Pakistan began moving thousands of troops away from the border with Afghanistan Friday, and there were reports that they were being shifted to the Indian border, sharply raising tensions triggered by the Mumbai terror attacks.
The Associated Press reported that two Pakistani intelligence officials said the army's 14th Division was being redeployed to the towns of Kasur and Sialkot, close to the Indian border. They said some 20,000 troops were on the move. Earlier Friday, a security official said that all troop leave had been canceled.
The officials spoke on condition of anonymity because of the sensitivity of the situation.
But a Pakistani army offical told FOX News' Scott Heidler that the troop movements in the western border area were due to seasonal shifting of troops and not related to the situation with India. He went on to say that they have not been moved over to Pakistan's eastern border with India. The army official is with ISPR, the communication wing of the Pakistani Army.
American officials were monitoring the situation closely.
"We've seen the reports, and officials are in touch with our embassies in the region," National Security Council spokesman Gordon Johndroe said.
"We continue to be in close contact with both countries to urge closer cooperation in investigating the Mumbai attacks and in fighting terrorism generally. We hope that both sides will avoid taking steps that will unnecessarily raise tensions during these alreay tense times."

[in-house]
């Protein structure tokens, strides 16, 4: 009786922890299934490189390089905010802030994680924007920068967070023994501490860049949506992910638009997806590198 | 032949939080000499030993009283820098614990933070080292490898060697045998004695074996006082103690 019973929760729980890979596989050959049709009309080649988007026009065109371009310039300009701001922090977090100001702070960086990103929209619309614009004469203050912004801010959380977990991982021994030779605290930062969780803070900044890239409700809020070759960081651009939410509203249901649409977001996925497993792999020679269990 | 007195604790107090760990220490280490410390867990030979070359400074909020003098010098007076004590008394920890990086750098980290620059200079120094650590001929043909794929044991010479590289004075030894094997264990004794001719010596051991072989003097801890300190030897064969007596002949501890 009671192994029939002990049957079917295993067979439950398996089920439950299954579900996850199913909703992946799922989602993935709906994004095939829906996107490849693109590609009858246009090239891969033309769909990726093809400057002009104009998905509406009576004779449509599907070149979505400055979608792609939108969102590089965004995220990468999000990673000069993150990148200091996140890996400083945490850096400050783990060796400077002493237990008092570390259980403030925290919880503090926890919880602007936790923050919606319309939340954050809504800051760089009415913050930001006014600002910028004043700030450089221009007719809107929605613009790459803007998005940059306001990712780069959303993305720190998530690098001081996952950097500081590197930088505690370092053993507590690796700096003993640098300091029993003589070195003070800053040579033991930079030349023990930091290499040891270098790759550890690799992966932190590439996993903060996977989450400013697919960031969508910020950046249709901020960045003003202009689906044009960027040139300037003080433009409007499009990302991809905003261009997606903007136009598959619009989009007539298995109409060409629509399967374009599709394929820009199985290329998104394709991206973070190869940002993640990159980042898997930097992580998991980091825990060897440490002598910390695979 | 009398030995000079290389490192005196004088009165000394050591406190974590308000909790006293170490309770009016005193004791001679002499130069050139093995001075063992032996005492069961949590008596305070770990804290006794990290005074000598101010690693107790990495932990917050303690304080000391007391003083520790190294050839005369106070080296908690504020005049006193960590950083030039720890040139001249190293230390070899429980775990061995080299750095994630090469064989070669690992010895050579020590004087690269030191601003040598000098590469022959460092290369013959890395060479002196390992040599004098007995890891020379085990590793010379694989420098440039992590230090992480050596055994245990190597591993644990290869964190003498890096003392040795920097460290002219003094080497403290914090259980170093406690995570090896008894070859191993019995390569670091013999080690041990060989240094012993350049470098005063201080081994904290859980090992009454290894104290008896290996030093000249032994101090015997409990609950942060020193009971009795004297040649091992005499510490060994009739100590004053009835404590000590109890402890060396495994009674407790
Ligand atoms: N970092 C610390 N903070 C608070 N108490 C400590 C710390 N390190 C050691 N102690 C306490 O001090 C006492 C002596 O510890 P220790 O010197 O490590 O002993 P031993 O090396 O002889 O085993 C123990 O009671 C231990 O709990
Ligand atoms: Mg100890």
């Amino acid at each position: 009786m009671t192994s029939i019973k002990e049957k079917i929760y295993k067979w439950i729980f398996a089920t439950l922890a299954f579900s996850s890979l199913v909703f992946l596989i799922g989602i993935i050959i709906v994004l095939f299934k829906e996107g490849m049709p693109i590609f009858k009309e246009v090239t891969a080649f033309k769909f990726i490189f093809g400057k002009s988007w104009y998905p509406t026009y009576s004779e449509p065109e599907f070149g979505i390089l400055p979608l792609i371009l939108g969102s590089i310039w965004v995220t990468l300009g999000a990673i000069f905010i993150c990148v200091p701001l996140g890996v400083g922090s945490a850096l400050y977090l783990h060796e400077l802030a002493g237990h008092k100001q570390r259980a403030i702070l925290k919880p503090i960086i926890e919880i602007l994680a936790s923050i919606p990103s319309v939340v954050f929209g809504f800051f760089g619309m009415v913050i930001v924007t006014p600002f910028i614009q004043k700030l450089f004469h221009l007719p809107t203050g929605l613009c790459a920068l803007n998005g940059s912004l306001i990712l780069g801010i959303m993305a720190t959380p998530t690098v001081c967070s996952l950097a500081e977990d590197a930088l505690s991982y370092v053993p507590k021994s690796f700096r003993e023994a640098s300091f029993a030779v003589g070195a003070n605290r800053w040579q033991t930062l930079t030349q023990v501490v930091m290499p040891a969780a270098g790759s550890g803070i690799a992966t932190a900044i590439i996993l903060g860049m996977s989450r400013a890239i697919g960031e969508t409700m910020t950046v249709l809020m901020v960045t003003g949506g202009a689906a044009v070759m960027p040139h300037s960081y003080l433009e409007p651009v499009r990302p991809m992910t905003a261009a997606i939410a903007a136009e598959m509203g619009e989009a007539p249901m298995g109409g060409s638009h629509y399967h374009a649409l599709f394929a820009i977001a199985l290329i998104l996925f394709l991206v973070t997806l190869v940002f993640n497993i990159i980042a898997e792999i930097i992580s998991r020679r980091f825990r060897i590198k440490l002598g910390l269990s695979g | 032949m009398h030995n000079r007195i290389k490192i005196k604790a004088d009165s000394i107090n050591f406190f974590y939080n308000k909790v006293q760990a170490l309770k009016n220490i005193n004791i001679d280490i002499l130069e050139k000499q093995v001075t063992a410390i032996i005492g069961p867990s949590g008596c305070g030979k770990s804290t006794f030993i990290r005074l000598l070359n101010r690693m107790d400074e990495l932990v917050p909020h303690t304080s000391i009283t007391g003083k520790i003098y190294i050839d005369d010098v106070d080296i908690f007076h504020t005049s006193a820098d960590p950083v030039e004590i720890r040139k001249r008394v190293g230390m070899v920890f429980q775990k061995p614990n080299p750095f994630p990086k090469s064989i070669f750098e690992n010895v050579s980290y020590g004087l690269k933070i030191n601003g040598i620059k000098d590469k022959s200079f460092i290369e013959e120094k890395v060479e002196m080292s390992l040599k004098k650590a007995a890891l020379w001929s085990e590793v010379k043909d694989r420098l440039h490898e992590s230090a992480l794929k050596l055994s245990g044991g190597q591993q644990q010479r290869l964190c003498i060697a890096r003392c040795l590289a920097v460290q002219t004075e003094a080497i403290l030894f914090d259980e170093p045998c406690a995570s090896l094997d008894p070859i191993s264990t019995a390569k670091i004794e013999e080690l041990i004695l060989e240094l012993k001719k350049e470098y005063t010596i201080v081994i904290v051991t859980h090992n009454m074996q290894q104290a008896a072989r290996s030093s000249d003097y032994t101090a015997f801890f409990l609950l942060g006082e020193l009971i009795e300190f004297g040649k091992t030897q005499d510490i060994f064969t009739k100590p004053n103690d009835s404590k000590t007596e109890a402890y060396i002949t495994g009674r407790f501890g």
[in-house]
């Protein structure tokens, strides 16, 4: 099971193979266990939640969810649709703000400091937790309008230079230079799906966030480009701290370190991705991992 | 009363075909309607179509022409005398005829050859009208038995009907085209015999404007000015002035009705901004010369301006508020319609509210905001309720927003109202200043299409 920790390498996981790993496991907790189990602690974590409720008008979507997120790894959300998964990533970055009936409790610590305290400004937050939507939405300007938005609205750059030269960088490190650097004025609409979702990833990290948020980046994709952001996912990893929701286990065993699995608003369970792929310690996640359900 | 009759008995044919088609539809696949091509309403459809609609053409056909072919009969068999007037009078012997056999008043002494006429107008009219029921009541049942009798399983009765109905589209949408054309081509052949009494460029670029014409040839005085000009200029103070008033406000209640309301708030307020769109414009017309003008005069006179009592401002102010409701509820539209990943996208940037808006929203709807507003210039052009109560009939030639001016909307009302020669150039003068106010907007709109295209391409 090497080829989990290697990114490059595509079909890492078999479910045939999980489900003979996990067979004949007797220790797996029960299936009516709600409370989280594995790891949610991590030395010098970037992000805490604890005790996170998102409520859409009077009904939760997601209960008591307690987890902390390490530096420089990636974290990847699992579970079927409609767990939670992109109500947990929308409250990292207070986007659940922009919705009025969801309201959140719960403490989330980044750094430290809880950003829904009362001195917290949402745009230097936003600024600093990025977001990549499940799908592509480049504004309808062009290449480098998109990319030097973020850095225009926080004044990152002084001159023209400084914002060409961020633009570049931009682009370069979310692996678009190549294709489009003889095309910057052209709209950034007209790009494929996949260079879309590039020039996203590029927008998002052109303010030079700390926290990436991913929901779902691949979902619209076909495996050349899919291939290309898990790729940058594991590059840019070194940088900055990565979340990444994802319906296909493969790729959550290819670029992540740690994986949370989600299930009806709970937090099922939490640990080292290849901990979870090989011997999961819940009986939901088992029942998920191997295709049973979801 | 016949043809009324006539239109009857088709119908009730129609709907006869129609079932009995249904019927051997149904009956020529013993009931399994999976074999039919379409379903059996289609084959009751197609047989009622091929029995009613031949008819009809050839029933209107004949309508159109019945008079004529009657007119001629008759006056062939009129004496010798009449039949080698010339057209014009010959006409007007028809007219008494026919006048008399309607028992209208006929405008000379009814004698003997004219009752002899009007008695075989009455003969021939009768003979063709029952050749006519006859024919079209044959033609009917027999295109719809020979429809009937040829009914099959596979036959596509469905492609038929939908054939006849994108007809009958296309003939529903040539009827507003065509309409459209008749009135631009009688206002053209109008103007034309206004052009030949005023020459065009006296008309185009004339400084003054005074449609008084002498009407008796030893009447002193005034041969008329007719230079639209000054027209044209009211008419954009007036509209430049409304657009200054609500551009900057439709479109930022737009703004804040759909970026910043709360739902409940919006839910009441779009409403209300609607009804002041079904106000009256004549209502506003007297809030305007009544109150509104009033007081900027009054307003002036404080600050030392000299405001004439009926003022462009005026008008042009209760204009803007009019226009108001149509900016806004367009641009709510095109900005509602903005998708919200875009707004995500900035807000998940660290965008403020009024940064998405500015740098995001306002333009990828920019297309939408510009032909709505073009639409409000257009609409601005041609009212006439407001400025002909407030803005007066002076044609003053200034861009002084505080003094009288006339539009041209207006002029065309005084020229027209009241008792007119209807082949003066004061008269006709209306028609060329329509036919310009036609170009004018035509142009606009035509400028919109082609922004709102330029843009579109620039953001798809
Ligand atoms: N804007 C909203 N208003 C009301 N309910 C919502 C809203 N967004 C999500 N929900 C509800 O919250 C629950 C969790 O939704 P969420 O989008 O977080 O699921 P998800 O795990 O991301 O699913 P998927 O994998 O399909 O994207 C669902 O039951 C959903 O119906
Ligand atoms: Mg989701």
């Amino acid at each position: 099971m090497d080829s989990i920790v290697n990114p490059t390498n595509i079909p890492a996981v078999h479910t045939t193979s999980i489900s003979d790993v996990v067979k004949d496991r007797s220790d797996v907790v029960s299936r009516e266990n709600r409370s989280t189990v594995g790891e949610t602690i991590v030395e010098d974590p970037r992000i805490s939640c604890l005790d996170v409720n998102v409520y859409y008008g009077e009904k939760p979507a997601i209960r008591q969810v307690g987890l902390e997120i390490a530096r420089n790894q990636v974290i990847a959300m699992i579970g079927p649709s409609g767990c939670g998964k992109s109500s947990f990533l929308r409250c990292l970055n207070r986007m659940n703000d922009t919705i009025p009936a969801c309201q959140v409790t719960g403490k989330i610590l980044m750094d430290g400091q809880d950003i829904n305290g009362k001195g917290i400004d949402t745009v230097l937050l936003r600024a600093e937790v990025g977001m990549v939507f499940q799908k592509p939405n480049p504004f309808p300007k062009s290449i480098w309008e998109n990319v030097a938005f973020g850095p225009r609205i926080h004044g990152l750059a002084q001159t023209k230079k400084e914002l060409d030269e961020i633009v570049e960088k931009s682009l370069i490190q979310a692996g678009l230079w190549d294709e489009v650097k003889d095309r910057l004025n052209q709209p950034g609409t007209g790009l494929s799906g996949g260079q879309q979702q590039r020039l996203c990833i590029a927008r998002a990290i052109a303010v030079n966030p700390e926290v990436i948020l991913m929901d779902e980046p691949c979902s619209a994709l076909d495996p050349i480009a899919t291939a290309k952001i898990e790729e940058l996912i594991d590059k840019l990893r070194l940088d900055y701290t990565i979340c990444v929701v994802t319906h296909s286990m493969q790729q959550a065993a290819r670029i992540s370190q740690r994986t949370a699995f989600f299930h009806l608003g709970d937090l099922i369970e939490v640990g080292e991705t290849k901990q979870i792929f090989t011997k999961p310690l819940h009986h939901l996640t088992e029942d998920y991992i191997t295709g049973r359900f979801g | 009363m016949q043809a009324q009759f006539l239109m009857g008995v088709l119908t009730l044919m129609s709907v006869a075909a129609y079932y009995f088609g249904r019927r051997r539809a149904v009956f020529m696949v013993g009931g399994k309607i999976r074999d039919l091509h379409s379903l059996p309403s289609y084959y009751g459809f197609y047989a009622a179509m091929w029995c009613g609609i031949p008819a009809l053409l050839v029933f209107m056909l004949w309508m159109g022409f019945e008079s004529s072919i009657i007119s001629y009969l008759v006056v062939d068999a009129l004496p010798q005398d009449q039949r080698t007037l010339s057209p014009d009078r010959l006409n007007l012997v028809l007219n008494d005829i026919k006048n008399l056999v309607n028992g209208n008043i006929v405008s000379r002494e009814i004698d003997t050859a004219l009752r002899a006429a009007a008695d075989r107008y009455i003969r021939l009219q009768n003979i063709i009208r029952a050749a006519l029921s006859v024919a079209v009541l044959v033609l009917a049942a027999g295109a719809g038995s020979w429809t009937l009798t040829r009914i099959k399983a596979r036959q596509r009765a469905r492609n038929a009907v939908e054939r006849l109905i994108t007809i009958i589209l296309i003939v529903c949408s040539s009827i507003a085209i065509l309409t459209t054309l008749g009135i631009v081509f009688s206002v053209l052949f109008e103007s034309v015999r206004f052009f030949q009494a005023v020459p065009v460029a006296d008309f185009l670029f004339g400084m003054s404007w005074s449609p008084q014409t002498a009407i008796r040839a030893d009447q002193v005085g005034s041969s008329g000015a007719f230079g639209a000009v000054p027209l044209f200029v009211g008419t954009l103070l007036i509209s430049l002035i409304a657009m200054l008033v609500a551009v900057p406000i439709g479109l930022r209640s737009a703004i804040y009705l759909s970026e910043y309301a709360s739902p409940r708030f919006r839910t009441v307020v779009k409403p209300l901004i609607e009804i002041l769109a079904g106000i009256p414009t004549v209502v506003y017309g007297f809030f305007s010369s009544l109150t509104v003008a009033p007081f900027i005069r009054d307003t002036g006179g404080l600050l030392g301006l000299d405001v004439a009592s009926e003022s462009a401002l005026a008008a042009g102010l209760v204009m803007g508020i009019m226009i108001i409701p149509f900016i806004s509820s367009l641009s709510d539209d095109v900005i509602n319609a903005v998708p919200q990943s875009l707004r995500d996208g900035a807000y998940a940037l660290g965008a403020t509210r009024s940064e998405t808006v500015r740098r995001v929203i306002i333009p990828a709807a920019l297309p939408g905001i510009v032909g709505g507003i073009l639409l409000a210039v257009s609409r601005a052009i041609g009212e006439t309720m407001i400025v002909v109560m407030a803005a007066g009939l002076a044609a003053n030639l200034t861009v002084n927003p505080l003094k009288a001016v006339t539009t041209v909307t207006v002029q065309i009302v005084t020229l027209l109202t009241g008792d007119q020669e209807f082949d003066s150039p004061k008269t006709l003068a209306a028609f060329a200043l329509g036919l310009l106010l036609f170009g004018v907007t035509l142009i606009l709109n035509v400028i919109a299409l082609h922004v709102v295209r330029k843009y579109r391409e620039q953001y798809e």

India is blaming Pakistani-based militants for last month's siege on its financial capital, which killed 164 people and has provoked an increasingly bitter war of words between nuclear-armed neighbors that have fought three wars in 60 years.
The troops along the Afghan border were being diverted away from tribal areas, officials said, and the move was expected to frustrate the United States, which has been pushing Pakistan to step up its fight against Al Qaeda and Taliban militants near the Afghan border.
A spokesman for India's Defense Ministry offered no immediate response.
Earlier Friday, Prime Minister Manmohan Singh met with the chiefs of the army, navy and air force to discuss "the prevailing security situation," according to an official statement.
An Associated Press reporter in Dera Ismail Khan, a district that borders Pakistan's militant-infested South Waziristan tribal area, said he saw around 40 trucks loaded with soldiers heading away from the Afghan border.
A senior security official confirmed that soldiers were being moved out of the border area, but said it was "a limited number from areas where they were not engaged in any operation."
He decline further comment and asked his name not be used, citing the sensitivity of the situation.
Analysts said the redeployment was likely meant as a warning to India not to launch missile strikes against militant targets on its territory, a response that some have speculated is possible.